I like Jesus that way. True to himself, and exactly what I need. True to himself, and exactly what you need.

Enough nonsensical rambling.

A Generous Orthodoxy – Intro and Chapter 0

Just in case you thought I wasn’t reading…

I’m of two minds in some ways about Orthodoxy. In one way, I’m captivated by McLaren’s idea that orthodoxy – which is translated “right belief,” but has actually come to mean a list of doctrines that defines a group – should not be a “least common denominator.” This is a stingy orthodoxy, keeping to itself and keeping out those who don’t believe correctly. A generous orthodoxy, however, seeks understanding and inclusion – the admission that none of us has the answer, and that we rely on the Spirit speaking to us through each other in order to gain a larger picture of God.


On the other hand, I’m inclined to throw out orthodoxy all together. It has been the cause of arguments, disagreements, persecution and killing… all because someone doesn’t “believe right.” And it leads me more and more to think that we’ve made a god out of doctrine so that we can ignore “right practice,” (which some had called Orthopraxis). How else can we explain the fact that we Christians argue ceaselessly about things like biblical inerrancy and homosexuality (which are only referenced in Scripture a handful of times), while completely ignoring the needs of the poor in our own towns, the alien in our lands, the oppressed around the world (which are mentioned ceaselessly and directly in the Bible)?


These, as McLaren points out, have become “weapons of mass distraction” used to divert our attentions from the things that – according to the Prophets, anyway – God REALLY cares about. At some point, we decided that Christianity was about “believing” just the right things, and that believing and acting were somehow in different realms.


Of course, if we threw out doctrine all together, we’d end up in a completely different place – one that would be just as difficult and off-balanced. But how can we find balance between these two things? To me, it’s in the definition of the word we call “faith.” Faith alone is what saves us. Faith is God’s gift to us. Faith is a mysterious thing repeatedly mentioned in the Bible.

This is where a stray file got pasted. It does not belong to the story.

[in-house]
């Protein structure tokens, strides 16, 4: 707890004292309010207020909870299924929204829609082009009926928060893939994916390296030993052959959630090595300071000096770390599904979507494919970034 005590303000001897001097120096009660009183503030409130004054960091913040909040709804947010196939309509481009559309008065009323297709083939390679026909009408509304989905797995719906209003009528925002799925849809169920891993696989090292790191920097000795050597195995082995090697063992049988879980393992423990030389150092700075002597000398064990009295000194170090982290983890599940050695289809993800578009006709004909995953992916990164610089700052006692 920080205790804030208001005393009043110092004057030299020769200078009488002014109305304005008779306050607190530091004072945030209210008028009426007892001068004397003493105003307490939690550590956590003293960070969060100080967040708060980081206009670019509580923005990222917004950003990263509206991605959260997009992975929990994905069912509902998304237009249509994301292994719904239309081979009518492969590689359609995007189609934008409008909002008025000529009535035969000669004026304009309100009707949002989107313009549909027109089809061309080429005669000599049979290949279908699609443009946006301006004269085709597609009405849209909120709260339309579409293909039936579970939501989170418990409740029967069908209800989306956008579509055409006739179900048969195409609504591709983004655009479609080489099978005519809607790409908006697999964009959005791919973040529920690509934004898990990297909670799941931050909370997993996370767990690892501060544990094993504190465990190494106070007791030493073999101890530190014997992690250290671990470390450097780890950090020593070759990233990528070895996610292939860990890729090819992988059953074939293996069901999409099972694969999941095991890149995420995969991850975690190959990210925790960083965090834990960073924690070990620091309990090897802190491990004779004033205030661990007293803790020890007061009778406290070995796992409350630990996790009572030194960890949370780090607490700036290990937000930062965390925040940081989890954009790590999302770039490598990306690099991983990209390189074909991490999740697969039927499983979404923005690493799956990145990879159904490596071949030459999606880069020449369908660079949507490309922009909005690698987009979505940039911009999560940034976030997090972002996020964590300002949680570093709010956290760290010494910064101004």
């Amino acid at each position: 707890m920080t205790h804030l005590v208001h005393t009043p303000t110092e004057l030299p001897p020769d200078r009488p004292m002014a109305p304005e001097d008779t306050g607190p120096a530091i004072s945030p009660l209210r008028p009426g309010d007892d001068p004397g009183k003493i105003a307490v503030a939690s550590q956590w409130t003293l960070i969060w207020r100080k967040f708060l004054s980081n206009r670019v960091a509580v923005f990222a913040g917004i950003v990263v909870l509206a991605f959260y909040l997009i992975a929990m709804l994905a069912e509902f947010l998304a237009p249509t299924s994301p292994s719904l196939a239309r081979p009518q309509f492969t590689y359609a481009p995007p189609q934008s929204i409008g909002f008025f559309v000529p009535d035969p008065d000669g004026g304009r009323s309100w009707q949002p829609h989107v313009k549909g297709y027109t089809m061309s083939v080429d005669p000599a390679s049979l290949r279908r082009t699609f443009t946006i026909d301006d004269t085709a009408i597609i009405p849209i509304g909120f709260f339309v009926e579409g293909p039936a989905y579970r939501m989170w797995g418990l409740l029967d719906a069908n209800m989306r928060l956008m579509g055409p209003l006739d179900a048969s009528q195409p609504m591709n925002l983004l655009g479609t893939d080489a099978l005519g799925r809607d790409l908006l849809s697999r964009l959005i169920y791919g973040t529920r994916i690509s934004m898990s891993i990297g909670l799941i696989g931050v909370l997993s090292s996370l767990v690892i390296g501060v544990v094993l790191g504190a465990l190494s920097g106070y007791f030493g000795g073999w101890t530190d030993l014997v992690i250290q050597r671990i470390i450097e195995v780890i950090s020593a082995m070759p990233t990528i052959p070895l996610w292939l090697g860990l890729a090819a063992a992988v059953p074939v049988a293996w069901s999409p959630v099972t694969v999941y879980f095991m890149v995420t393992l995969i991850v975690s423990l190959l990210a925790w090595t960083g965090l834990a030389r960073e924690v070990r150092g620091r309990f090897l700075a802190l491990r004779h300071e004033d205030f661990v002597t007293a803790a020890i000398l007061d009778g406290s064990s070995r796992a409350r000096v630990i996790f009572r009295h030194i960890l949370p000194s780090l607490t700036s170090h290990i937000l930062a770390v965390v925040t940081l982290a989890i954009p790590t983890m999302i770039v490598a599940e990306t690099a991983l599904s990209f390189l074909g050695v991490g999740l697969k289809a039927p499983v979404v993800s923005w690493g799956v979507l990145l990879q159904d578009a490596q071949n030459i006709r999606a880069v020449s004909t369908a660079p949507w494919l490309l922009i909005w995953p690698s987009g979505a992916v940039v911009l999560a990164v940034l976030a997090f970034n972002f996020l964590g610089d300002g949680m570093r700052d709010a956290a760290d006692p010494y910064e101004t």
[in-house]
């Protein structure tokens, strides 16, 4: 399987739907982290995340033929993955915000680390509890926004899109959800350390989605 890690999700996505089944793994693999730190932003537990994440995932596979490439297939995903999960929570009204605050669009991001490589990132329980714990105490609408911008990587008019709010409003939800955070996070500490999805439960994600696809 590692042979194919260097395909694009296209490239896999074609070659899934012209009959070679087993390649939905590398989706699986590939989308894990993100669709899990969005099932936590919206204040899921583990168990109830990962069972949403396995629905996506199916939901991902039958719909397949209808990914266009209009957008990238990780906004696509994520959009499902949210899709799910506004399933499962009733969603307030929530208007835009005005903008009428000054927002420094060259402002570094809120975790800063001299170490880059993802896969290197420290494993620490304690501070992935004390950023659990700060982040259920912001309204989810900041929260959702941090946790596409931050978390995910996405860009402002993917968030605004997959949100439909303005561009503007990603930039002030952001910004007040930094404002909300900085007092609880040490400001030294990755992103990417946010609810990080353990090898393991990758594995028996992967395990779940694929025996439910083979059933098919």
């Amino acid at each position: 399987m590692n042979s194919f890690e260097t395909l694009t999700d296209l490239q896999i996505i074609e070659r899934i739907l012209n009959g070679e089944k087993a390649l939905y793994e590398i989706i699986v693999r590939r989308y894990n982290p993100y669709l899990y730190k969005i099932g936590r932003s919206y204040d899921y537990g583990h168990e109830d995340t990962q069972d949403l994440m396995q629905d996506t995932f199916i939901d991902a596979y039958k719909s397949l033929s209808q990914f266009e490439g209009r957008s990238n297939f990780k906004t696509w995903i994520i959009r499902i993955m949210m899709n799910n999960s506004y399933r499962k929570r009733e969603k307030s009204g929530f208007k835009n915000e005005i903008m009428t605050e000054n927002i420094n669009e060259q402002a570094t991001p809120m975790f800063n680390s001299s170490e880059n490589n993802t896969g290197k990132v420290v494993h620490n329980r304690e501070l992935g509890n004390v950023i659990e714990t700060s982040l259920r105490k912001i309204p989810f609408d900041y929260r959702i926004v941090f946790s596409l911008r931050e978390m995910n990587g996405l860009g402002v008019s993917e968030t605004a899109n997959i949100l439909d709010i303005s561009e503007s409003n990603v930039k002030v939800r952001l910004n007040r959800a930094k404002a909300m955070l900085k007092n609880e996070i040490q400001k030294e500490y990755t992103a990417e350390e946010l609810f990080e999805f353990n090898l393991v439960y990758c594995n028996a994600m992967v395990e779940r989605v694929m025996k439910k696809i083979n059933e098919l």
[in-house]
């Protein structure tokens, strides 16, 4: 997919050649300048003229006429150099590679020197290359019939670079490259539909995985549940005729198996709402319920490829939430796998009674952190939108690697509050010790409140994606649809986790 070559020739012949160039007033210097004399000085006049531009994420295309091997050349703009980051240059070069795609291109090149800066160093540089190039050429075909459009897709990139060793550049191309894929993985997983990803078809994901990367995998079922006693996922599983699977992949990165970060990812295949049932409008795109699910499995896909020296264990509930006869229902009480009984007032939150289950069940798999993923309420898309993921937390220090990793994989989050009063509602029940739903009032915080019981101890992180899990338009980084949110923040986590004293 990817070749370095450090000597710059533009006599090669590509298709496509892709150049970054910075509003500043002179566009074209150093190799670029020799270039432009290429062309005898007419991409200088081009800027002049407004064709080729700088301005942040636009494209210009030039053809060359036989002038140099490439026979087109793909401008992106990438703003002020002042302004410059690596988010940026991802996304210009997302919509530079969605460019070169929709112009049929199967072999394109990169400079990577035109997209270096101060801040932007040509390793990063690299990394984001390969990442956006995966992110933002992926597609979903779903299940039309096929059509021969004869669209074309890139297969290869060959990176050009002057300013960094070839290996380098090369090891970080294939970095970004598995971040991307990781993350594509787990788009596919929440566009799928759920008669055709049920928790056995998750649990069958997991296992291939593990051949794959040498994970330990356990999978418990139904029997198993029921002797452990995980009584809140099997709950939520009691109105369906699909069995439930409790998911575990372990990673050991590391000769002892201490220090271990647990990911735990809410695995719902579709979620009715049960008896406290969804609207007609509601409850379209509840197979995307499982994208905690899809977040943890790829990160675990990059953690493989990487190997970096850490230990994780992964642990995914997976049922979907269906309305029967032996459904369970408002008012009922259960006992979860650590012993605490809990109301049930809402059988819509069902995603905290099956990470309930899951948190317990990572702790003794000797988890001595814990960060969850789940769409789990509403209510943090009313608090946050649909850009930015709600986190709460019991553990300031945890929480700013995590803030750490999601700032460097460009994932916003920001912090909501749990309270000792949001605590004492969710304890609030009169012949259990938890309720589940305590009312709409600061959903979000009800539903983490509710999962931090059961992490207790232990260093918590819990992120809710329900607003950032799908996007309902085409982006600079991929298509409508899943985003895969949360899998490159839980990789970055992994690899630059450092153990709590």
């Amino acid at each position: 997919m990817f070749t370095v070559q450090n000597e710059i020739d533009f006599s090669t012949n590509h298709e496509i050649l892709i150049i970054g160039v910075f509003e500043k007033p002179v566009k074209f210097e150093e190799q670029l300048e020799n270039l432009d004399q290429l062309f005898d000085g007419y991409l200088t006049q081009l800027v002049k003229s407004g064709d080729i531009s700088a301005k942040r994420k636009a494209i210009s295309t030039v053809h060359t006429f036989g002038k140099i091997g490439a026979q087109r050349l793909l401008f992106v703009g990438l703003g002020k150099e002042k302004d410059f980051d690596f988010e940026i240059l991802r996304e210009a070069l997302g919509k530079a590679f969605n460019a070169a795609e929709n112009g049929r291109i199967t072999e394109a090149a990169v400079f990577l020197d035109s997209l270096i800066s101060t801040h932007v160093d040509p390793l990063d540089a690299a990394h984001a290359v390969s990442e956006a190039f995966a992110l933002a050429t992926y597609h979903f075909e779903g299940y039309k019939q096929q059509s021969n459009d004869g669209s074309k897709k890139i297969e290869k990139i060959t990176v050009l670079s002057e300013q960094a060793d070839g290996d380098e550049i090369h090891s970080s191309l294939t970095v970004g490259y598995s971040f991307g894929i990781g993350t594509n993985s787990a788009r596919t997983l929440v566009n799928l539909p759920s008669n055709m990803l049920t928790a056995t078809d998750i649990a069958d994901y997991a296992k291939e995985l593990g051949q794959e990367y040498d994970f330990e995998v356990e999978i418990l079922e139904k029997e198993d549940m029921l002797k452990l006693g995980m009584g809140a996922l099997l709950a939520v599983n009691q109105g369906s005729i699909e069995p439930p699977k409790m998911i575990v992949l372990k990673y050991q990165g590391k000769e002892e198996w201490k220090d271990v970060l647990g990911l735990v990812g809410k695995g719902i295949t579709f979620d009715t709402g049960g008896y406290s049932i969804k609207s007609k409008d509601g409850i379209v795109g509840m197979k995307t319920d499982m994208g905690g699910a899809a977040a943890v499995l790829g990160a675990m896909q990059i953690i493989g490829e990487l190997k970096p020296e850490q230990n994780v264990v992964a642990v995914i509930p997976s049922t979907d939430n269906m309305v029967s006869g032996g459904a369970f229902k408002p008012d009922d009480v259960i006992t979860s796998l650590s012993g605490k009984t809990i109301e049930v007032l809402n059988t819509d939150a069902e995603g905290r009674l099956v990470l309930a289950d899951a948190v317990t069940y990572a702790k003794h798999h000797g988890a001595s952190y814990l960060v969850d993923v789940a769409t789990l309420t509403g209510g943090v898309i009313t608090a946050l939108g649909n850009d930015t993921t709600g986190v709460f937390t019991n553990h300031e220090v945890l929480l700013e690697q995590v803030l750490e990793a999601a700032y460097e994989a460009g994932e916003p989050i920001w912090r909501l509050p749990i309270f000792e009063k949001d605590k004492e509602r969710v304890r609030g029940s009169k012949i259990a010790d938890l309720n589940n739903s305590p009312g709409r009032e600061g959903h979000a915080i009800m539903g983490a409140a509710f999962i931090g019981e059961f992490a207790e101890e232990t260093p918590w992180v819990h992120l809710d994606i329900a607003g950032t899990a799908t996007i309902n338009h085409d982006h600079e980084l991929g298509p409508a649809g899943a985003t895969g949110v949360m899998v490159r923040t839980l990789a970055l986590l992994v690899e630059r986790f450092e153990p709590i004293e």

Faith is not just believing in God and in Jesus as his Son. Faith is not just some theoretical transaction of receiving a gift that God offers us. Faith is “belief in action” – it is both the things we believe, AND the extent to which we let those things transform us and live through us. Can we honestly say we “believe” Jesus is God’s Son if we refuse to follow his teachings?

one plus one equals ten?

Upon rereading this post, I found that I had made a gross error. The post was originally called “One plus one equals eleven?” I referenced the binary system and did some incorrect additions. All is now corrected below.

Now begins the original post, with the correction to my binary addition.


I must admit that I have already read a pretty good portion of McLaren’s A Generous Orthodoxy.  I picked up a copy of the book shortly after it came out and immediately dove in. It left such an impression that that part of my brain died, and I remember nothing of what I read. Very sad.

I hope to do much better this time around, and it is starting with the very title of the book. I appreciated John Frame’s foreward much more this time around than I did the first time I read it. I have matured some and read more broadly, giving myself a firmer foundation (is that okay to say in a postmodern conversation?) for understanding the background of the book. So as I was reading the foreward to the book, I really started to ponder the title, A Generous Orthodoxy – as I said, something that I had not done before. And it struck me.

Orthodoxy can be generous. And generosity in belief can be orthodox. And everyone CAN live together and sing Kum Ba Ya. Okay, so I’m a cynic, too. But that does not change the magnitude of my reflection on generous orthdoxy. Hans Frei’s term really is groundbreaking.

I grew up Southern Baptist, and of what I know of foundationalism (which is to say enough to know that if I thought about using it in a philosophical conversation, it would be better for me just to assume that my thought is wrong, silly, or completely in an alternate unverse), that’s pretty foundational. And Southern Baptists have a way of not being very generous in their orthodoxy, especially in the last couple of decades. If you happen to believe wrong (differently) on a particular point of minutiae – say that perhaps Paul had a wife (or not) – that could be grounds for accusing one of being liberal and clearly NOT saved.

So the idea of allowing orthodox faith to be flexible, to be a 2-d defined area instaed of a 1-d line of thought, is new. And I am not quite sure whether I like it or not. I certainly like the IDEA of it. But it is so ingrained in me that orthodoxy is believing the right thing, and that there can only be one right thing. 1+1=2, and that is always true. And then we learn about binary system where 1+1=10, which really isn’t different mathematically, but it sure looks different from our decimal point of view.

I guess I am saying that the idea of generous orthodoxy is refreshing and frightening, and I am not so sure that it really is safe ground. I am not sure that salvation is found there. I WANT Christian faith to be more than intellectual assent to all the right things. But it is so different that it might as well be saying that one plus one equals ten.